Sonia Mulero-Navarro, The Mindich Child Health and Development Institute, lcohn School of Medicine at Mount Sinai. New York. USA.
Induced pluripotent stem technology gives us the opportunity to study genetic congenital disorders such as the RASopathies, characterized by a limited cellular source. Noonan syndrome (NS) patients harboring PTPN11 mutations have a higher risk to develop juvenile myelomonocytic leukemia (JMML), and hypertrophic cardiomyopathy is observed in 90% of patients with LEOPARD syndrome (LS). To further elucidate the molecular mechanisms of hematological and cardiovascular manifestations, we generated human induced pluripotent stem cell (hiPSC}-derived myeloid and cardiomyocytes to model both syndromes. Hematopoietic cells differentiated from hiPSCs harboring NS/JMML-causing PTPNll mutations recapitulated JMML clinical features including excessive number of monocytic/granulocytic cells, granulocyte macrophage colony-stimulating factor hypersensitivity and increased fetal hemoglobin. As a new insight of this leukemia, we discovered significant up-regulation of two hematopoiesis-related micro-RNAs in hiPSC-derived NS/JMML myeloid cells and also observed reduced mRNA levels for several predicted target genes of these micro-RNAs in JMML cells from patients.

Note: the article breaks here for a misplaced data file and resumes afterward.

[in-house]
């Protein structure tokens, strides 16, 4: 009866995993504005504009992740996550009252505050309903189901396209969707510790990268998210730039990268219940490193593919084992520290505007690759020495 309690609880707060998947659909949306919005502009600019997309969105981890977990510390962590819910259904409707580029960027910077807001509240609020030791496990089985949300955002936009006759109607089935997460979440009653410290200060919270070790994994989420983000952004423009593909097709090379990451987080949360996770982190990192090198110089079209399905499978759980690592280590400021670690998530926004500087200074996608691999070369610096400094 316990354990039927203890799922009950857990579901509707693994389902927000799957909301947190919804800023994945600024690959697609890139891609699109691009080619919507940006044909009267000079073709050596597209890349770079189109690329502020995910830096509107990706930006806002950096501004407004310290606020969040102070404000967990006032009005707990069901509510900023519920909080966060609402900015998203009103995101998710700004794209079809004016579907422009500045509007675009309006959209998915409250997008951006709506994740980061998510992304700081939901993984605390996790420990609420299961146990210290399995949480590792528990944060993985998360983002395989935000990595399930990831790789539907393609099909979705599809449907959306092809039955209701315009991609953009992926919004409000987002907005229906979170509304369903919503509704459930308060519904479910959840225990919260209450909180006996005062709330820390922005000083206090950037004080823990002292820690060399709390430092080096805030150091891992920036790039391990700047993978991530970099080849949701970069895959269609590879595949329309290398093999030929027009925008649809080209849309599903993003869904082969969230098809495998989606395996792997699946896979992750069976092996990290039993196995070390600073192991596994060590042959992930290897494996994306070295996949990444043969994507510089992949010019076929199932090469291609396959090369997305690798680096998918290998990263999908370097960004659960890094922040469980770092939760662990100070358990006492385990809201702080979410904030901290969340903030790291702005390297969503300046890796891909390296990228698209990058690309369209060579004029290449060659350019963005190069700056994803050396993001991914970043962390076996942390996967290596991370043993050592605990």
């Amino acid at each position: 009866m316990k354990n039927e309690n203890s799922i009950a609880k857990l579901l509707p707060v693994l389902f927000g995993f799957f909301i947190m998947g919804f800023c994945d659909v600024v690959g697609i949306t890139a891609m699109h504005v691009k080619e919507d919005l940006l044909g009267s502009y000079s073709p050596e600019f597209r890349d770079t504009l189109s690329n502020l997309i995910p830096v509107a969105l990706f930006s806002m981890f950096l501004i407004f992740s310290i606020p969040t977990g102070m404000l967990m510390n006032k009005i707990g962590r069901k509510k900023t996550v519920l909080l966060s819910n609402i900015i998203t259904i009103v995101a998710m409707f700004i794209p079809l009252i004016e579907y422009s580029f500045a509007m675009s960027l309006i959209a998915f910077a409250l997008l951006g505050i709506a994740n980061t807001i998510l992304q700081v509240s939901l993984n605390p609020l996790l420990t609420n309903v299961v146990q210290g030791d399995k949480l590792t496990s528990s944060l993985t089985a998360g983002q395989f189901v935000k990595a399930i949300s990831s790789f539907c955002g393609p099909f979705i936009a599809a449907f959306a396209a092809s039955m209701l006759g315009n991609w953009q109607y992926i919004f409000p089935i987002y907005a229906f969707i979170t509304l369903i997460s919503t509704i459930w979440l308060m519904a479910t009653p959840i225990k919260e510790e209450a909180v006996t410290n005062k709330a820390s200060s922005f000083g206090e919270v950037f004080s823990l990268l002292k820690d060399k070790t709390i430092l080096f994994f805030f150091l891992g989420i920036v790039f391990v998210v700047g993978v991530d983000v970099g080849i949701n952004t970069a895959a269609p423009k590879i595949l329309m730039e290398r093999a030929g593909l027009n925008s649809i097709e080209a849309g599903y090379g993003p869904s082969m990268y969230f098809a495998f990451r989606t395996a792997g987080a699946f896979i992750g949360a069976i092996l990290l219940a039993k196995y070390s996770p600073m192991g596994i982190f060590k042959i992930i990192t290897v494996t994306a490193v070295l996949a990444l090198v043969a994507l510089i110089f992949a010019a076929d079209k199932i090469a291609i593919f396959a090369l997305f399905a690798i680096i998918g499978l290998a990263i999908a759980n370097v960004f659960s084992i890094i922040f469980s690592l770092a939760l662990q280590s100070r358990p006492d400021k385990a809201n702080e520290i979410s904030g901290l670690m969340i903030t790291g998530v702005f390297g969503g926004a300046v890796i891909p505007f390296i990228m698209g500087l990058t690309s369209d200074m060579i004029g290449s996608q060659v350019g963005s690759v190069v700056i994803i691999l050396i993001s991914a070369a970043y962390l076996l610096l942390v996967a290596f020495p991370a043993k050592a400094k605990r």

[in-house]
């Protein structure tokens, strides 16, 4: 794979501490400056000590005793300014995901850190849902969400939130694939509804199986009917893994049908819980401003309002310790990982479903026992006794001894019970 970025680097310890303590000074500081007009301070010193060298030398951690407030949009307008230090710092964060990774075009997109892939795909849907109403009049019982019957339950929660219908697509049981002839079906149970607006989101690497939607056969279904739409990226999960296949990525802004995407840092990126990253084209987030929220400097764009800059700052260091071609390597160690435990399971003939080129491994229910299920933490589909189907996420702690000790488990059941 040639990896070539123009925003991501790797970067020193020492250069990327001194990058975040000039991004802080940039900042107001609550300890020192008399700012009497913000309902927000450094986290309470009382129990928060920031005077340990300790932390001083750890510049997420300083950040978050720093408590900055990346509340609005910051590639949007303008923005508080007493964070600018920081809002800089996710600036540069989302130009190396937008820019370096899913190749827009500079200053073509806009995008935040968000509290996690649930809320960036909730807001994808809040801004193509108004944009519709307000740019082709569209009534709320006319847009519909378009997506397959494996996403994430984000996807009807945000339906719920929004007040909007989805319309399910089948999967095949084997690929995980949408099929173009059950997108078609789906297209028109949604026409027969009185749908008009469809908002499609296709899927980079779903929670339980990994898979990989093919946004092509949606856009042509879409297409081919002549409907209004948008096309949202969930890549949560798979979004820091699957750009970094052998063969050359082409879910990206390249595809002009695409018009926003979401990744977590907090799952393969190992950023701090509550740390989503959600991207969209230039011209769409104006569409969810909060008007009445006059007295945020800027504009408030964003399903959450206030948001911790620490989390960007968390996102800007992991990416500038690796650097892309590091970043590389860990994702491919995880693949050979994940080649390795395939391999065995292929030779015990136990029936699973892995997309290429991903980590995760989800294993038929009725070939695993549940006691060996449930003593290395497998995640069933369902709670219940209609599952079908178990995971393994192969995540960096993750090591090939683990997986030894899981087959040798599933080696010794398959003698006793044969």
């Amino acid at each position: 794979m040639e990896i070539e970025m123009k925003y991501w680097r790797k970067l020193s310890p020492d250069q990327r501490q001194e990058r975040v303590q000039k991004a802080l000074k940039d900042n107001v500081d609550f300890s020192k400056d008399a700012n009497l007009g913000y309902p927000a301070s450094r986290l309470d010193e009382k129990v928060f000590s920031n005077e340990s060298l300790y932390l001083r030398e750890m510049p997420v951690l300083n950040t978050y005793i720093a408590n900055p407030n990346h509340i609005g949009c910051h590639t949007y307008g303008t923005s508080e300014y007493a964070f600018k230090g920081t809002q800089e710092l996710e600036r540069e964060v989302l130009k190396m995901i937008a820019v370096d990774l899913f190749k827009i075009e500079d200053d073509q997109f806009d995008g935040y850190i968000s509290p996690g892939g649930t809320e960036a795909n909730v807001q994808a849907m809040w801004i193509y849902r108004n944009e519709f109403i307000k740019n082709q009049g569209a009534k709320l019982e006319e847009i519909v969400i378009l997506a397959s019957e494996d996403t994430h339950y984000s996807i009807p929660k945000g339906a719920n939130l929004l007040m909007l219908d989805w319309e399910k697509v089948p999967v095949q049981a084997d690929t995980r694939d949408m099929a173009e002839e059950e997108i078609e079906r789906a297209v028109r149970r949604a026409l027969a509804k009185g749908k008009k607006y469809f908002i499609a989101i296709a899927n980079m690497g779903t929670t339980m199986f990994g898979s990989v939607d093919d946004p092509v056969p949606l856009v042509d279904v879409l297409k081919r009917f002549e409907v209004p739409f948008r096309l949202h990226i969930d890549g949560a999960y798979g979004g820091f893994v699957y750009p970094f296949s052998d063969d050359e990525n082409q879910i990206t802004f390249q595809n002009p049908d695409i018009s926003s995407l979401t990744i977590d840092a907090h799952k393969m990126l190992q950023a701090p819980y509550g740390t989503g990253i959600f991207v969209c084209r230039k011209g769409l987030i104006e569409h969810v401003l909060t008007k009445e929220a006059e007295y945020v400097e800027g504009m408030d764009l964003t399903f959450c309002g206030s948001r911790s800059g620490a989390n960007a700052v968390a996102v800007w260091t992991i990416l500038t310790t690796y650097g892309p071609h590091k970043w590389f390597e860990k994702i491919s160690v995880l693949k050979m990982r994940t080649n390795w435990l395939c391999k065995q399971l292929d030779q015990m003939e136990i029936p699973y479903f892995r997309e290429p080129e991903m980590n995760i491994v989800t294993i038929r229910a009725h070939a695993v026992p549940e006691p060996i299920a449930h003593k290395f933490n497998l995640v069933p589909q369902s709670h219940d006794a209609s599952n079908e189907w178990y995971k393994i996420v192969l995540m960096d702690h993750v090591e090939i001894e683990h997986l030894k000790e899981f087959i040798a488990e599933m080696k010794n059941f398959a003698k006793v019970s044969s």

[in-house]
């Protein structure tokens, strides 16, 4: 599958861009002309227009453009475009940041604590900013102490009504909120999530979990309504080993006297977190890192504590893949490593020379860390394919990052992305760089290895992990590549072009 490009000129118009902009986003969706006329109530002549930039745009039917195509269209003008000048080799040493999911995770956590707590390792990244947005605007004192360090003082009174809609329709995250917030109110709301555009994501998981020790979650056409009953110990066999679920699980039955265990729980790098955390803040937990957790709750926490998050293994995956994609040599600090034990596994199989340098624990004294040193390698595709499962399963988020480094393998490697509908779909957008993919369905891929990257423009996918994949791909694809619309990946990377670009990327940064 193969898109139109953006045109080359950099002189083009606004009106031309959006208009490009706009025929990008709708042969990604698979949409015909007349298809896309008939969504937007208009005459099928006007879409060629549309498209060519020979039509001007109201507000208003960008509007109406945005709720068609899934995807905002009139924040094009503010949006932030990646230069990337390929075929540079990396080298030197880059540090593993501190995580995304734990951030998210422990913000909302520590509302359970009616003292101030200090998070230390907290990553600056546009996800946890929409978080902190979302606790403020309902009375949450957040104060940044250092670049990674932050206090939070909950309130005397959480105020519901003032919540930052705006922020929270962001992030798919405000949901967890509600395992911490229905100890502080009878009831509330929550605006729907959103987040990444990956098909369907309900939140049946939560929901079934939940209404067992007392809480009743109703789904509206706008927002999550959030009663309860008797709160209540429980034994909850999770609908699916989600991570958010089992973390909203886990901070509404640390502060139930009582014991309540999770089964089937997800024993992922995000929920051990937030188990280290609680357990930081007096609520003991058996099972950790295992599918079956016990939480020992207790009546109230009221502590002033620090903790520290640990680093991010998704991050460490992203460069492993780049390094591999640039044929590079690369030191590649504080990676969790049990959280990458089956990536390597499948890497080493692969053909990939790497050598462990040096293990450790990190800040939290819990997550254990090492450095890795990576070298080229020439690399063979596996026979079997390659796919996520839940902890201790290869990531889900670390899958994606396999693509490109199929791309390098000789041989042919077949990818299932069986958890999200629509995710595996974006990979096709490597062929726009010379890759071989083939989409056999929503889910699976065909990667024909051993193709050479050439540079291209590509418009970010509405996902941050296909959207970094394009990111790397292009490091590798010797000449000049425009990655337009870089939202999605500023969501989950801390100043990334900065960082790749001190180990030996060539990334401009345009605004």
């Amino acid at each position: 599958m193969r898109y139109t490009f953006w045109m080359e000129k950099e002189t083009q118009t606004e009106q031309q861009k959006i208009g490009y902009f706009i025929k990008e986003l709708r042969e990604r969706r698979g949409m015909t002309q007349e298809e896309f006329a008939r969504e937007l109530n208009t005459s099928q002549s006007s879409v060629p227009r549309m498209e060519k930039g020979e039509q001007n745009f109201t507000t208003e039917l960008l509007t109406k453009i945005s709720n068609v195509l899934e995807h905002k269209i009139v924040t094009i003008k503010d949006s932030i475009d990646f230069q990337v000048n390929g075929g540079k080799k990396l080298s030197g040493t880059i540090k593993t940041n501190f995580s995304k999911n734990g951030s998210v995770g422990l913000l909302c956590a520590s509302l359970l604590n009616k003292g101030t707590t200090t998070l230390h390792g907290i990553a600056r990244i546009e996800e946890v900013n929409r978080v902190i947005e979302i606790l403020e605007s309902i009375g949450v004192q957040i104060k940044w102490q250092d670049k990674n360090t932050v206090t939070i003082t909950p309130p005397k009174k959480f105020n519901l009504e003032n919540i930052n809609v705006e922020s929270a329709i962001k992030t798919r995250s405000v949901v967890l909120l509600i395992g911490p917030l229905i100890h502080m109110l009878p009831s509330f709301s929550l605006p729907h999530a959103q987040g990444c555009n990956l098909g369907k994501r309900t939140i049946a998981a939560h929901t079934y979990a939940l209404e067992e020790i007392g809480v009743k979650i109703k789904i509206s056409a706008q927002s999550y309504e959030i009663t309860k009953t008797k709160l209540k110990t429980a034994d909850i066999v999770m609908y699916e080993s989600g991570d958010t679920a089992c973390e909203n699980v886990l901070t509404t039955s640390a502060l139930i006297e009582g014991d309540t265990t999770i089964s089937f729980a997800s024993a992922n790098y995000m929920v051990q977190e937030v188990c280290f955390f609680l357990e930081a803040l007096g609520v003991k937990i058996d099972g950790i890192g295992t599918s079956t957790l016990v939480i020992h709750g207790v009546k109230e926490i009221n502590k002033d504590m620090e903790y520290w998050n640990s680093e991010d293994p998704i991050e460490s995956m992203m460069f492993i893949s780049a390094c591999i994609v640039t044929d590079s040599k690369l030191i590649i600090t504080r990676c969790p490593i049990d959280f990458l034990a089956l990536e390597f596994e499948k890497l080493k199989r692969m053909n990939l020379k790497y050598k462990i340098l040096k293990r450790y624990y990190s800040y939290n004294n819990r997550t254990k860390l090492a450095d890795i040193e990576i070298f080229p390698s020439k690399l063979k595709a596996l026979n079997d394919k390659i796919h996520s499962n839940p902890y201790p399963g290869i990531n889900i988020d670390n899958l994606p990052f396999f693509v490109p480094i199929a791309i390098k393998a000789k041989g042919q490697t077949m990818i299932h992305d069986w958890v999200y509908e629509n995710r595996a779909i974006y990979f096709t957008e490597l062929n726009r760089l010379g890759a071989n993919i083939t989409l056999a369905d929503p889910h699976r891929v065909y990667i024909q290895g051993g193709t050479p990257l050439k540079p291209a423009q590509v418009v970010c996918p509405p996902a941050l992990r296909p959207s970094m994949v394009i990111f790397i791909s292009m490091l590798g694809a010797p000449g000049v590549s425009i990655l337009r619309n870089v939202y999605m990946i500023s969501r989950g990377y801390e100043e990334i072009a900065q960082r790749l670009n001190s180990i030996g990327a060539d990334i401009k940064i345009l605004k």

For LS, we have previously demonstrated that hiPSC-derived cardiomyocytes with LS-associated PTPN11 mutation exhibit altered RAS/MAPK signaling and display a molecular phenotype consistent with the cardiac hypertrophy observed clinically. Here, we report the partial recovering of cardiac phenotype in those hiPSC-derived cardiomyocytes treated with rapamycin. In summary, hiPSC-derived NS/JMML myeloid cells provide a bona fide model of J,,1ML and the findings confirm the utility of studying inherited human cancer syndromes with hiPSCs to understand early oncogenesis prior to the accumulation of secondary genomic alterations, providing opportunities for therapeutic target discovery and small molecule testing. In addition, the rescue of the cardiac hypertrophy in hiPSC-derived cardiomyocytes with rapamycin confirms the animal model data, providing further impetus for a clinical trial in LS patients.